History of Pigeon Forge

With such an original name, it’s no wonder that people often ask how the town of Pigeon Forge got its name. For some, the abundance of pigeons in the area at the time and a popular local iron forge will suffice. Still, for those wanting to know more about the history of Pigeon Forge, TN, we’ve dug a bit deeper, forged a few more irons, and tried to spot some pigeons.

It’s appropriate that one of the first businesses in this East Tennessee town was a furnace and iron forge, or bloomery forge, that once operated at the site of the Old Mill. Appropriate due to the burning quest of hardworking mountain settlers who forged a town out of the Smoky Mountain wilderness. Standing back and taking a good look at Pigeon Forge today, one notices the highly successful business community that sprung out of gravity of the Great Smoky Mountains National Park.

Pigeon Forge was once an area of fertile hunting grounds tracked by the Cherokee and other eastern American Indian tribes. The Treaty of Dumplin Creek, signed in the late 1700s, opened the fertile valley for settlement.

In the 1700s and early 1800s the Little Pigeon River’s banks were lined with beech trees. Beechnuts were a mainstay in the diet of Passenger Pigeons, which made the river a natural stopping point for huge flocks of the now-extinct species. Naturally, the name “Pigeon” was used as common theme that settlers of the area could identify with.

Still, Pigeon Forge wasn’t the burgeoning metropolis you might think. At the turn of the 20th century, population records show Pigeon Forge with a mere 154 residents. The year 1934 would bring about change with the establishment of the Great Smoky Mountains National Park, which proved to be the natural Pied Piper for tourism for towns like Pigeon Forge and Gatlinburg, Tennessee.

After the founding of the national park, out-of-towners became a staple in the area if not solely for the park, but also for the numerous specialty stores popping up. Hotels replaced private homes where vacationers had previously stayed. Farming still remained the area’s primary business, but that also would soon take a backseat to the tourism trade.

The sale of the first parcel of property smaller than a farm was negotiated in 1946, paving the way for the lucrative property sell-off that would come to mark the region in the decades to come. It was during that time that Pigeon Forge’s thoroughfare, the Parkway, was beginning to become populated and featured two general stores and two churches.

Pigeon Forge finally became incorporated in 1961 as the visitors came in and concrete continued to be poured. With a firmly established city government and a new Department of Tourism established in the early 80s, Pigeon Forge was turning into a vacationers dream.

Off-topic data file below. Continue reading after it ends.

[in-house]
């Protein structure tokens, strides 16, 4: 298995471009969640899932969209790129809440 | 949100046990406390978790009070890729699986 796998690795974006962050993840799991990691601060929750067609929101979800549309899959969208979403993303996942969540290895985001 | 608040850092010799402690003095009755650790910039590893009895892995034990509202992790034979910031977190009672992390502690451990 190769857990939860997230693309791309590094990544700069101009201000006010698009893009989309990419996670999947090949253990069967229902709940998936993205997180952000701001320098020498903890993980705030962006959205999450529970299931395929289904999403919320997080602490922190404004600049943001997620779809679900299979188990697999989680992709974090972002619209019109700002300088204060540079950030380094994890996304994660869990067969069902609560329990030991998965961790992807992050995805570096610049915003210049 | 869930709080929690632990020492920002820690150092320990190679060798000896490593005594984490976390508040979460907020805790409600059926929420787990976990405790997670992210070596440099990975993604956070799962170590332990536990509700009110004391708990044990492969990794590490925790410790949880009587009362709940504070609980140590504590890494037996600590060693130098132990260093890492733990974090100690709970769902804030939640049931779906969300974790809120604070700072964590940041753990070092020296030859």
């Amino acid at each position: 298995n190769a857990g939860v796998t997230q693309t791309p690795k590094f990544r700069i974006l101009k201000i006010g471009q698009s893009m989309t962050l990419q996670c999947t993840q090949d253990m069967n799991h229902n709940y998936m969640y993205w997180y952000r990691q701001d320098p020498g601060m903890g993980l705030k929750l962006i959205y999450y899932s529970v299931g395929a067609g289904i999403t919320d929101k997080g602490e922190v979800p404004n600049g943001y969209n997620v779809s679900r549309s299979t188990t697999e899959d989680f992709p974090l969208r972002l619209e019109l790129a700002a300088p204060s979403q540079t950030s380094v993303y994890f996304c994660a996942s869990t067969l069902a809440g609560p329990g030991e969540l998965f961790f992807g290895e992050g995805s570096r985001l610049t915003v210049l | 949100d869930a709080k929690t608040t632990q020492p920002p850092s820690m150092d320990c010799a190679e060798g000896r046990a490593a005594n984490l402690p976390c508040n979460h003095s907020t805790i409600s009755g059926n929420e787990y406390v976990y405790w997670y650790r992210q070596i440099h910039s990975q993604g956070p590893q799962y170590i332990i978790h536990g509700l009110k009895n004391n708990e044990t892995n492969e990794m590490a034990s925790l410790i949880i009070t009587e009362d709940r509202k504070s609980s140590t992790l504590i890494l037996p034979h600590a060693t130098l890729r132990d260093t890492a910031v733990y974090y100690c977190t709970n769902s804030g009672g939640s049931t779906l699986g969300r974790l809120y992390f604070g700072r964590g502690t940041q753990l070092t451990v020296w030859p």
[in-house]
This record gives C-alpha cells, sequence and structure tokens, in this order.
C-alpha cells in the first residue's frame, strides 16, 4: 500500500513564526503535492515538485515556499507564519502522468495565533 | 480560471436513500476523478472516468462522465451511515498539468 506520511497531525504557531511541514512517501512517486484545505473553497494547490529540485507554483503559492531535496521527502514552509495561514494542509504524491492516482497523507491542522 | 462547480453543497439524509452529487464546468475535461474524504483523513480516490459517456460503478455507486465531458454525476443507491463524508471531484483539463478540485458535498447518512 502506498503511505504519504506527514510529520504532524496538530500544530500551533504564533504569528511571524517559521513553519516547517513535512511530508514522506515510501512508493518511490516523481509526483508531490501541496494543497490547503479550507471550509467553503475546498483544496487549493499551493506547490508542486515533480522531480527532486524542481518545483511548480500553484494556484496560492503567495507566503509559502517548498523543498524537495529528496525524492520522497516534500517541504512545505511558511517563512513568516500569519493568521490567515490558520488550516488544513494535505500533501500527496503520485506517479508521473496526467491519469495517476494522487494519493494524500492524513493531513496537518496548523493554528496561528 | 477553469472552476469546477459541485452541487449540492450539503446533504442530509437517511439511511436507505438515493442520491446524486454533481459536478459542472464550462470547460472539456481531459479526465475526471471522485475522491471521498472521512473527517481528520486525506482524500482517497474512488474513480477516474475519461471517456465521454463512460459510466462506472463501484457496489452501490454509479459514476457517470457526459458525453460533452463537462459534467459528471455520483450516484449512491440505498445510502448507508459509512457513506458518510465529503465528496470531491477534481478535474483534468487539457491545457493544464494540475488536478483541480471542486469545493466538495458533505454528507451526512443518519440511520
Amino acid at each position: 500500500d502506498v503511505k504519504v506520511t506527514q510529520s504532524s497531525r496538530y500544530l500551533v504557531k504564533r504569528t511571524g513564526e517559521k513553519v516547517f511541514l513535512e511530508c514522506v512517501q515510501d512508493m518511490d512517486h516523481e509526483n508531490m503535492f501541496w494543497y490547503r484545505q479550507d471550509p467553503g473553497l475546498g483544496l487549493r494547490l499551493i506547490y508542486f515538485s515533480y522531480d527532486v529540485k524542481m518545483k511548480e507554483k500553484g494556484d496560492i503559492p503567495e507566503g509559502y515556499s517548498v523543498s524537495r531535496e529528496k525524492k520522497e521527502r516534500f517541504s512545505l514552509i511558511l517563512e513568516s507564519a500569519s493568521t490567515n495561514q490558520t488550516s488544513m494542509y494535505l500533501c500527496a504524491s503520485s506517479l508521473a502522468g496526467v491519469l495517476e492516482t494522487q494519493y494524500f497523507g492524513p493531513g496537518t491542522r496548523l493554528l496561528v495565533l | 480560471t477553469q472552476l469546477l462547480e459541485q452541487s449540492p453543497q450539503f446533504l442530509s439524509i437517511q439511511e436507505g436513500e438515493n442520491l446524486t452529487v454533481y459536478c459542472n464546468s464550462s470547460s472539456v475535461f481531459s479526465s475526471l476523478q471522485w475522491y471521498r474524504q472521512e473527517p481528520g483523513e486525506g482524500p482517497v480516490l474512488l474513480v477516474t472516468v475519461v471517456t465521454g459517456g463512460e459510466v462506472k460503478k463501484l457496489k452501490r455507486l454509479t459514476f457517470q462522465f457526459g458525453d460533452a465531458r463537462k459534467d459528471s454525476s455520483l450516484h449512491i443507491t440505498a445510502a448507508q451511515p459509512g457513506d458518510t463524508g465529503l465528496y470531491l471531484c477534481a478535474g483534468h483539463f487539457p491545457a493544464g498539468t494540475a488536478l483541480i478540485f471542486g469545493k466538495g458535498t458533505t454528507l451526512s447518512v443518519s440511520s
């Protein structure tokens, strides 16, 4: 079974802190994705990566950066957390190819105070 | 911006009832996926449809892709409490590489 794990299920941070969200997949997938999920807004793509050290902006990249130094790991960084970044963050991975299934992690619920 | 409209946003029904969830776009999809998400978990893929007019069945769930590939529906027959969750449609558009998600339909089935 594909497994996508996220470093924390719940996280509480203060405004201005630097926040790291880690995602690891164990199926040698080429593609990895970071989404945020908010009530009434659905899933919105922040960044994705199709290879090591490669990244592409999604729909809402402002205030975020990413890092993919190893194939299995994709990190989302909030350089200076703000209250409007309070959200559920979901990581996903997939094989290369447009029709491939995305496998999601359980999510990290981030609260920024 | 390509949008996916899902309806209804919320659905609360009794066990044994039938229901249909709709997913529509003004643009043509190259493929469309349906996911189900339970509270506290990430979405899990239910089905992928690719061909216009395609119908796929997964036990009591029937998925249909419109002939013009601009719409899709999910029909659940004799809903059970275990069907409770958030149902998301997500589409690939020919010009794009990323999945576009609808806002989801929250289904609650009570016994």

New businesses, primarily tourism-related, were being recruited to the area. With all the new jobs, the population started to spike as well. As of the mid-90s, statistics indicated that Pigeon Forge had 3,975 permanent residents within the city limits. The small, peaceful community where cornfields once stood had been transformed into a bustling, two-lane city whose main thoroughfare is now six lanes wide and known as the Parkway.

But don’t let anyone fool you, the Parkway’s overhaul was nothing compared to the impact one of the county’s own had on tourism. In 1986, Sevier-native and country superstar Dolly Parton, established Dollywood as a major theme park on the site of the former Silver Dollar City. Its only competition was three hours away in Nashville and was an immediate hit with visitors. To this day it has continued to expand with 2012 bringing the new high-flying Wild Eagle roller coaster.

As far as places to stay go, if you haven’t been down here in a while you might not recognize the place. The primitive rows of stone cabins along the riverbanks have been replaced by homes and businesses. Hotel and motel rooms numbered nearly 7,750 by the late 90s and cabins, condos and villas dot the mountains surrounding town. Numerous campgrounds can be found outside town and most are equipped with features such as laundry rooms, swimming pools, picnic tables and electrical hook-ups.

The mix of restaurants in Pigeon Forge has grown from locally-owned to fast food to fine dining written about in magazines like Southern Living and featured on the Food Network. Over a dozen theaters offer a variety of performances, all delivering family-style entertainment from the oh-so-popular Dixie Stampede dinner theater to the brand new Lumberjack Feud.

Complementing the entertainment of the theaters and the array of dining establishments are more than 50 family attractions, more than 200 stores in six outlet malls and an additional local 140 craft, gift and specialty stores.

While the town continues to address issues regarding traffic congestion, which should make it a lot easier to get to Sevierville, Gatlinburg, and around Pigeon Forge it’s clear there is one continual goal –  building on the city’s rich history, literally, but it also looks toward a bright future at the base of the Great Smoky Mountains.

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